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St. Helens delays business licenses for pot dispensaries

By a 3-2 vote, city officials put pot shop hopefuls on hold for up to one year


SPOTLIGHT PHOTO: NICOLE THILL - City council president Doug Morten speaks with other members of the council on Wednesday night. The city had been discussing amending business license law to allow marijuana dispensaries in the city, but voted to table the legal change for up to a year. Marijuana dispensary business licenses will not be issued in the city of St. Helens for up to one year.

After several months of talk, the St. Helens City Council voted Wednesday, Sept. 3, to postpone discussion about revising a city ordinance that would have allowed the city to issue business licenses to marijuana dispensaries. The vote was 3 to 2, with Councilors Susan Conn and Ginny Carlson dissenting.

The city had issued land use permits for marijuana dispensaries to two locations, while one was still in discussions with the city’s planning commission. Currently, by code the city cannot issue a business license to a business that violates federal law. While use of recreational marijuana is legal in the state, it is illegal at the national level.

By voting to postpone amendments to the business license ordinance, the next steps for marijuana dispensary business license applicants remain unclear.

Larry Vandolah and his girlfriend, Jennifer Plahn, had applied to open two dispensary locations in St. Helens. Vandolah, who was not at the meeting Wednesday, said he was disheartened to learn the vote’s outcome. He said an earlier conversation with Councilor Doug Morten left him feeling optimistic.

“I just spoke with Mr. Morten last week, who said they we’re going forward,” Vandolah said. “I’m quite taken aback.”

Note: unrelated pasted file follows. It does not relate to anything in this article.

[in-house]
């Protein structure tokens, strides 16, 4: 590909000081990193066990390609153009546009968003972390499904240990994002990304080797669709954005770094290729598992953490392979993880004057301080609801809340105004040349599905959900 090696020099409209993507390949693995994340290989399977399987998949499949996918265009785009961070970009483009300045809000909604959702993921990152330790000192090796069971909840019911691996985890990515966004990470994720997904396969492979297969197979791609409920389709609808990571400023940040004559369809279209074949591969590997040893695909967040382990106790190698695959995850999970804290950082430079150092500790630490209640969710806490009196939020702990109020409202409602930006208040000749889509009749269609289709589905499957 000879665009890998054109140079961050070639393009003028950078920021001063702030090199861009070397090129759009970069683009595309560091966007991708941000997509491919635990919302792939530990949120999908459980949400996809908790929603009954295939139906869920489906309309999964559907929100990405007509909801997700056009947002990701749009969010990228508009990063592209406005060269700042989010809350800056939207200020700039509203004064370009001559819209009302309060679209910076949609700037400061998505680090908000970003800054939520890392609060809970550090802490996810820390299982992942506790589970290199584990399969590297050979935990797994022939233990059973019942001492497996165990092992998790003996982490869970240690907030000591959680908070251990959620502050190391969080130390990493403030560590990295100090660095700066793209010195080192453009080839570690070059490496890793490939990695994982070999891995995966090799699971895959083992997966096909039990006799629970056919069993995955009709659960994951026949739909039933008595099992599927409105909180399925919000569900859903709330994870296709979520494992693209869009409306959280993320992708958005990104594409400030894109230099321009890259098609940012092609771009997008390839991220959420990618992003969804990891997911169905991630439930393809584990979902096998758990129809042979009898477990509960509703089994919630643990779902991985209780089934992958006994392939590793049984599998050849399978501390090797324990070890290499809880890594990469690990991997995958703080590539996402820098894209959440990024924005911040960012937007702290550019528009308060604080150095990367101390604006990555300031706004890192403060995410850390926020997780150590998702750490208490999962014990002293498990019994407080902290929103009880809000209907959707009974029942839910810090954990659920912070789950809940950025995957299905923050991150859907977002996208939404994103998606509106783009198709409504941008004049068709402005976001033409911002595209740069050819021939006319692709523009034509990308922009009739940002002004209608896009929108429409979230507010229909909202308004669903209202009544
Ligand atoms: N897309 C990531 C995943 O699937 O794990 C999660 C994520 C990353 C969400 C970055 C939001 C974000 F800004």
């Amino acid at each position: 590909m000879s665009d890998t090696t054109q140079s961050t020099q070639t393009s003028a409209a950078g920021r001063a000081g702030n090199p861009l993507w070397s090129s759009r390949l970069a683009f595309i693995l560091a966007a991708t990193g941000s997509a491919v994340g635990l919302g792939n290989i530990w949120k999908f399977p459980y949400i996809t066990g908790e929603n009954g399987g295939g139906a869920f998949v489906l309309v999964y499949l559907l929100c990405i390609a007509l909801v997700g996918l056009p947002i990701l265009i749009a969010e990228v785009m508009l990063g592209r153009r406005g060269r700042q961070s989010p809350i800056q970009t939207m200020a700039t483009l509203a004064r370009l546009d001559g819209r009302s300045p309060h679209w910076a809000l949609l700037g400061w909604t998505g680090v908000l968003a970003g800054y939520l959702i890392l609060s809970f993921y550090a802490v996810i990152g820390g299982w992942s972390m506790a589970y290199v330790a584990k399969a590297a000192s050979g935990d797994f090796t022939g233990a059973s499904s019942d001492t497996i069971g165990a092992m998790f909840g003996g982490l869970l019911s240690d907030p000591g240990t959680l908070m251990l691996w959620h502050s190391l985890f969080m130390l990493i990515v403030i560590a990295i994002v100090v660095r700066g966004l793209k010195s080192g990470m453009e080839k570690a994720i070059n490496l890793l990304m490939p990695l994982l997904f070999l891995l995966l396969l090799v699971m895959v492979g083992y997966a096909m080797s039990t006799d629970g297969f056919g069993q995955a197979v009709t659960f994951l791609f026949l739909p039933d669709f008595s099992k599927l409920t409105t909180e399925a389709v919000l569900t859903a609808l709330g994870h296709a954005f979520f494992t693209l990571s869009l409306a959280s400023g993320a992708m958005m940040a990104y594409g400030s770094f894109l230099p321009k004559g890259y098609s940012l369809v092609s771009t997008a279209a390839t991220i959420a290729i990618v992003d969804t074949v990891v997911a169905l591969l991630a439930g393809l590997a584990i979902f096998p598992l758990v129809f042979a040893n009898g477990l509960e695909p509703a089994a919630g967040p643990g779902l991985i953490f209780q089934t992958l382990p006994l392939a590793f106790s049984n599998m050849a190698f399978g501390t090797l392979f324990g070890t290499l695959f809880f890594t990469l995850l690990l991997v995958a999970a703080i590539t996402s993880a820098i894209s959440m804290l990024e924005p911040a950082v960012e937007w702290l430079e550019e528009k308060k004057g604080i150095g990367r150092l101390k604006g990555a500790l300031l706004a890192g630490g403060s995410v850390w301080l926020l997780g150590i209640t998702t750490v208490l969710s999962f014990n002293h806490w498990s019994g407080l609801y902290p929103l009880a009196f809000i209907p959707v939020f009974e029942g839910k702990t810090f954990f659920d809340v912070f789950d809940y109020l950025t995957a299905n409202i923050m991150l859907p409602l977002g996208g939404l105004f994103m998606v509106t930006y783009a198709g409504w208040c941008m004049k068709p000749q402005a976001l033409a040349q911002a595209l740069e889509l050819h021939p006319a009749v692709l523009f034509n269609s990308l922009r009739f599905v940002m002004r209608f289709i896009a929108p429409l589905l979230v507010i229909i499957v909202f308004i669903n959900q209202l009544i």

The council must bring the ordinance back up for a vote within one year, but could do so at any point. A clear timeline as to when that would happen was not established.

Morten, the council president, said the council will take a wait-and-see approach. When the state establishes legal regulations for dispensaries, the issue will be revisited.

At a City Council work session earlier Wednesday, Sept. 3, Brianna Mayres, who works with Columbia Community Mental Health, addressed the City Council over her concerns about the regulation of chemicals in recreational marijuana. According to Mayres, growers are breeding out certain chemical components, which makes it dangerous.

Mayor Randy Petersen said the lack of control over what could be sold at the businesses concerns him. Council members noted that while state law legalized recreational use of marijuana, it did not necessarily legalize dispensaries. He and other members of the council wanted to wait for state guidelines to be put into place before issuing business licenses.

“I think a year from now things will be clearer on how this works,” Petersen said.

Conn, who voted against the postponement, said the City Council was acting inconsistently by not moving forward with the process.

“The citizens here approved it by 58.6 percent of the vote,” Conn said. “We need to go with what the citizens are at least asking for.”

While Conn did not comment on whether or not she would have supported issuing the licenses to the dispensaries, she said some action needs to be taken.

Oscar Nelson, part owner of Sweet Relief medical marijuana dispensary in Scappoose, was helping advise Vandolah and Plahn during the land use and business application process in St. Helens.

“The town is making something big of out something that is really becoming part of a lifestyle,” Nelson said. “It’s something thats more of a personal choice.”

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